SNP candidate's past haunts her

Accusation by mother-in-law of party's parliamentary leader ends left-winger's seat hopes
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Indy Politics
The Scottish National Party made a disastrous start in its campaign to win the Perth and Kinross by-election yesterdaywhen leading officials squabbled over an internal sex scandal.

Roseanna Cunningham, the SNP's environment spokeswoman, who almost won the Tory-held rural seat at the general election, was forced to withdraw her application to stand next month after being accused of having an affair with the then husband of Margaret Ewing, the SNP's parliamentary leader.

The accusation was made by Winnie Ewing, the nationalist MEP who is Margaret Ewing's mother-in-law. Challenged at an official party selection meeting, Miss Cunningham admitted having had a relationship with Donald Bain, a former SNP researcher, while he was married to Mrs Ewing.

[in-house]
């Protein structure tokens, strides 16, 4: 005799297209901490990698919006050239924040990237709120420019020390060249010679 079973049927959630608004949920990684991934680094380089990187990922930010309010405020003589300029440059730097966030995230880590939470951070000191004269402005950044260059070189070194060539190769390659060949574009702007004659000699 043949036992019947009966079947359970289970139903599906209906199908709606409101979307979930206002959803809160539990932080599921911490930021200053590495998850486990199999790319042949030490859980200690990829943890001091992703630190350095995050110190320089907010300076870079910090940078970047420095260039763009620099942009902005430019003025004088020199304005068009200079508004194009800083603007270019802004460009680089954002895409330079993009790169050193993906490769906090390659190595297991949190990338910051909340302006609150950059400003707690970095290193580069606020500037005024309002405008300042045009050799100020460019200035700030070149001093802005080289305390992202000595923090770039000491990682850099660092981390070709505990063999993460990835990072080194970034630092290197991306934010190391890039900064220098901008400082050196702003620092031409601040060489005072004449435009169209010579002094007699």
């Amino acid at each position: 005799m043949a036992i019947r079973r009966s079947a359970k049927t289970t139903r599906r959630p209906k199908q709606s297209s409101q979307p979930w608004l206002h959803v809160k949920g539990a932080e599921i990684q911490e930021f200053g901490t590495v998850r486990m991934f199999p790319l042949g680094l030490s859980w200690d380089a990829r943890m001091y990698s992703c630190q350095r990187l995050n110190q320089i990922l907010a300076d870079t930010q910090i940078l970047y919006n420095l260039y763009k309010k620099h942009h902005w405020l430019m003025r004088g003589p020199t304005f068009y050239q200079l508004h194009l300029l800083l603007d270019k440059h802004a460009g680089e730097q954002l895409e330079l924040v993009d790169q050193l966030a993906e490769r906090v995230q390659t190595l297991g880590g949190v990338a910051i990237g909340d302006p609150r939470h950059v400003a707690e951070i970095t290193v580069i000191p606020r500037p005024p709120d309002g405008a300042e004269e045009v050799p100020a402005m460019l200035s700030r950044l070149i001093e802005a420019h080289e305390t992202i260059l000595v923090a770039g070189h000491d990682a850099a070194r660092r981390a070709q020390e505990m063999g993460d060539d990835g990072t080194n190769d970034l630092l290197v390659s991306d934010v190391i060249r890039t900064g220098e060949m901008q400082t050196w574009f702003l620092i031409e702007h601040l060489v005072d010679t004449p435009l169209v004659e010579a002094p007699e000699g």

She denied she had helped to break up the eight-year marriage, telling party officials the affair began after the couple separated more than 10 years ago. But in a statement yesterday, Miss Cunningham said that she had abandoned her candidacy "with great regret".

Winnie Ewing's intervention has strengthened the suspicion that SNP leaders were determined to ensure Miss Cunningham did not stand. Privately, senior officials have expressed concern that her well-known left-wing, republican views would hamper party chances.

Alex Salmond, SNP leader, said yesterday that he "appreciated" Miss Cunningham's reasons for withdrawal. Winnie Ewing refused to discuss her intervention. Margaret Ewing, now married to Winnie Ewing's son Fergus, rebuffed her mother-in-law, saying "foolish, prurient...stories" about her private life were "of no present relevance". There was no animosity between her and Miss Cunningham.

The SNP candidate to fight the seat will be chosen by the Perth and Kinross constituency association next week. Alasdair Morgan, a right-winger and former SNP deputy leader, is believed to be the front-runner.

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